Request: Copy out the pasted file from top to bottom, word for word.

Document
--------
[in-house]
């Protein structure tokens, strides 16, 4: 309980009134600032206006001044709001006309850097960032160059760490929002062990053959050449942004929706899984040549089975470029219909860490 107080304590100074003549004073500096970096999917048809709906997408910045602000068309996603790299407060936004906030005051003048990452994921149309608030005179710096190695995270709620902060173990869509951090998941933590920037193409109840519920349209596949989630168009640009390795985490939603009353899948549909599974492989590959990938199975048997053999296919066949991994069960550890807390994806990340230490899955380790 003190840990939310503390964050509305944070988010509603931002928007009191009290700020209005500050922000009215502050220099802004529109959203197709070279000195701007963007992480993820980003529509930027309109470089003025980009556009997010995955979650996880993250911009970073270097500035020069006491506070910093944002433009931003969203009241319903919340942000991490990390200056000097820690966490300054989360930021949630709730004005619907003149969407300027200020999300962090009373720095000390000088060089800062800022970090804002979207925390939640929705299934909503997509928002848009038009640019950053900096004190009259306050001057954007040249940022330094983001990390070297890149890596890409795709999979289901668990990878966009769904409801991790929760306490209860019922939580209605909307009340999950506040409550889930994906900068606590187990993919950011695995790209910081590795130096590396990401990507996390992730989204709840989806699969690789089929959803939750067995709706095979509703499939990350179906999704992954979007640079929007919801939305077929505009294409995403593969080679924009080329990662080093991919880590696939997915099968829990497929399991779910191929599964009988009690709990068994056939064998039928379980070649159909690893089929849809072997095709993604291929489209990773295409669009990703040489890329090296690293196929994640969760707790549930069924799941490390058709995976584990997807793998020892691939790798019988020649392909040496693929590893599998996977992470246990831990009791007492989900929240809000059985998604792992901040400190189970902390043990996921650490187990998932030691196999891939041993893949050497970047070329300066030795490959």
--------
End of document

[in-house]
């Protein structure tokens, strides 16, 4: 309980009134600032206006001044709001006309850097960032160059760490929002062990053959050449942004929706899984040549089975470029219909860490 107080304590100074003549004073500096970096999917048809709906997408910045602000068309996603790299407060936004906030005051003048990452994921149309608030005179710096190695995270709620902060173990869509951090998941933590920037193409109840519920349209596949989630168009640009390795985490939603009353899948549909599974492989590959990938199975048997053999296919066949991994069960550890807390994806990340230490899955380790 003190840990939310503390964050509305944070988010509603931002928007009191009290700020209005500050922000009215502050220099802004529109959203197709070279000195701007963007992480993820980003529509930027309109470089003025980009556009997010995955979650996880993250911009970073270097500035020069006491506070910093944002433009931003969203009241319903919340942000991490990390200056000097820690966490300054989360930021949630709730004005619907003149969407300027200020999300962090009373720095000390000088060089800062800022970090804002979207925390939640929705299934909503997509928002848009038009640019950053900096004190009259306050001057954007040249940022330094983001990390070297890149890596890409795709999979289901668990990878966009769904409801991790929760306490209860019922939580209605909307009340999950506040409550889930994906900068606590187990993919950011695995790209910081590795130096590396990401990507996390992730989204709840989806699969690789089929959803939750067995709706095979509703499939990350179906999704992954979007640079929007919801939305077929505009294409995403593969080679924009080329990662080093991919880590696939997915099968829990497929399991779910191929599964009988009690709990068994056939064998039928379980070649159909690893089929849809072997095709993604291929489209990773295409669009990703040489890329090296690293196929994640969760707790549930069924799941490390058709995976584990997807793998020892691939790798019988020649392909040496693929590893599998996977992470246990831990009791007492989900929240809000059985998604792992901040400190189970902390043990996921650490187990998932030691196999891939041993893949050497970047070329300066030795490959």